Japan May Have Killed Its Olympic Gambling Dream
MGM has already made big plans for a resort in Japan and gaming isn't even legal there yet.
There was once a dream that visitors to Japan for the 2020 Summer Olympics would be welcomed with giant new casinos that would boost the country's tourism and bring in much-needed cash to pay for the games. For years, proposals that would legalize gambling have been floated, and gaming giants such as Las Vegas Sands (NYSE: LVS ) , Wynn Resorts (NASDAQ: WYNN ) , and MGM Resorts (NYSE: MGM ) have laid in wait.
But a delay in bringing the proposal to the legislature could make it impossible to build a casino in time for the Tokyo games.
Why Japan is such a big deal in gaming
It's not hard to see why Japan is a desirable market for casino companies. It's the world's third-largest economy and consumers have a strong desire to gamble. Analysts at CLSA have predicted Japan could be a $40 billion gaming market, which would be about six times the Las Vegas Strip over the past year.
That estimate might be high, but we're talking about a potentially enormous market. That's why MGM's management has mentioned investing $10 billion in Japan and every other major company would be more than willing to invest billions in casinos there.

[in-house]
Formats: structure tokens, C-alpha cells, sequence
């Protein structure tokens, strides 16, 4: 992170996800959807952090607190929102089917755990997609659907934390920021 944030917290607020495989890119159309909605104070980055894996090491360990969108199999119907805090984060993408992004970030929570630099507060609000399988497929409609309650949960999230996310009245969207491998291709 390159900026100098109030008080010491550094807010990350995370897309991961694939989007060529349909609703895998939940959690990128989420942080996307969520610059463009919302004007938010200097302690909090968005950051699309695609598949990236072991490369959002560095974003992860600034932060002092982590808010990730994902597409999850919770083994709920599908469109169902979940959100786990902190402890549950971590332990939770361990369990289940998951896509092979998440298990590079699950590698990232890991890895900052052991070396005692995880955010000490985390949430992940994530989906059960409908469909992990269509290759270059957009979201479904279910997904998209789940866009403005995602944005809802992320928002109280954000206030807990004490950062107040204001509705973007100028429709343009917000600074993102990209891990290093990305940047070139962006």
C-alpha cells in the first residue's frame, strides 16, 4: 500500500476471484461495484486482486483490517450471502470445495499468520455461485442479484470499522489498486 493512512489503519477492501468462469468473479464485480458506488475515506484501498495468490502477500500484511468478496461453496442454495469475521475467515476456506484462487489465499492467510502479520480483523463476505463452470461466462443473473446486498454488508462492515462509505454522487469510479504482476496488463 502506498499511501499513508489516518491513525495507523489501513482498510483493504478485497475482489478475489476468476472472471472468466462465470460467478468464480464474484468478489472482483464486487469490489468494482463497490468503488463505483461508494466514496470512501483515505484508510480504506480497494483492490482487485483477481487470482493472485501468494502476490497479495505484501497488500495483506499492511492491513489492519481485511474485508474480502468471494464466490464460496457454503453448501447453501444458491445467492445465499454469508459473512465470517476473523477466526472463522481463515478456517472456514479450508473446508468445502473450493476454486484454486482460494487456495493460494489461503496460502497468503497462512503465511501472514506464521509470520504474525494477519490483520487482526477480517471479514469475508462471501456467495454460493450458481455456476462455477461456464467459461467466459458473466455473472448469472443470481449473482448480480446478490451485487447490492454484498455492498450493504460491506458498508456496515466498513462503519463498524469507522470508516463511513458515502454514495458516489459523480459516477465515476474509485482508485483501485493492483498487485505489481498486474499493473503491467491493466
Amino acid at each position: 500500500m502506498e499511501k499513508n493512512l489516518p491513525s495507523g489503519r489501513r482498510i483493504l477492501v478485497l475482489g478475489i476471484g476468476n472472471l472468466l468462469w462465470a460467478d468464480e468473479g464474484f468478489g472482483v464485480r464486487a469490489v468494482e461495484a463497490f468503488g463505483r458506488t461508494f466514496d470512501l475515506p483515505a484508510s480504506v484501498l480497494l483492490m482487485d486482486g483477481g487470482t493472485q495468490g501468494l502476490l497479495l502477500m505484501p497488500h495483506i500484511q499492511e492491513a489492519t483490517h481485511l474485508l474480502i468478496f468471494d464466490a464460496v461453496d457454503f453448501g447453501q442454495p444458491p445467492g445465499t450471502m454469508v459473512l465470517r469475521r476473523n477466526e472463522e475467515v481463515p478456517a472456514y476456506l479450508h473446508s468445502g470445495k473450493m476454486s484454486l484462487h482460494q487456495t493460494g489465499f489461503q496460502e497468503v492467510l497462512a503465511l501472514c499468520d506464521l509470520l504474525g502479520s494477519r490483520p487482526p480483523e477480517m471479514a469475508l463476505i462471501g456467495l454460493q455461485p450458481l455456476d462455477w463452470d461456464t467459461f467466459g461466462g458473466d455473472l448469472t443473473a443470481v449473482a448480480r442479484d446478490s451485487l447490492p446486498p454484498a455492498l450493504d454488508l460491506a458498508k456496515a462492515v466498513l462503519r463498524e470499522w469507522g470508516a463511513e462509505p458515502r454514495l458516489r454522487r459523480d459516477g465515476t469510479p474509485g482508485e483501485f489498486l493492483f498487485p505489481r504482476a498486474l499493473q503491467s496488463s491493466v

The Olympics are a huge international draw that would have brought billions in industry-boosting gaming dollars. That's why it is a milestone that gaming supporters want to see casinos open. But timing is getting tighter by the day.
Building megaresorts takes time
Las Vegas Sands won the bid for the Marina Bay site in Singapore in May 2006, and the official opening did not happen until June 2010. Along with that more than four-year stretch, there was over a year between passage of the bill legalizing gambling and the announcement of the winner. In total, it was five years and a month between the second round of proposals and the casino opening.
Right now, we're just over five years and three months from the Olympics and there's no legislation, no bidding process, no tax rates, and no land selected for construction. The further the can gets kicked down the road the less likely it becomes a casino will be built before the Olympics.
Gaming could still get done, but now is the time
Supporters have said they will bring the bill up again as early as this month, but that's before any legal challenges and any bidding process. It's not an impossible task, but a Japanese gambling industry that once seemed like a slam dunk is now a big question mark.
For gaming companies, that's bad news, especially with business in Macau slowing down and few opportunities for investment opening up. Stay tuned to Japan for more on gaming, but I'm less than optimistic something will get done in time for the 2020 Olympic Games.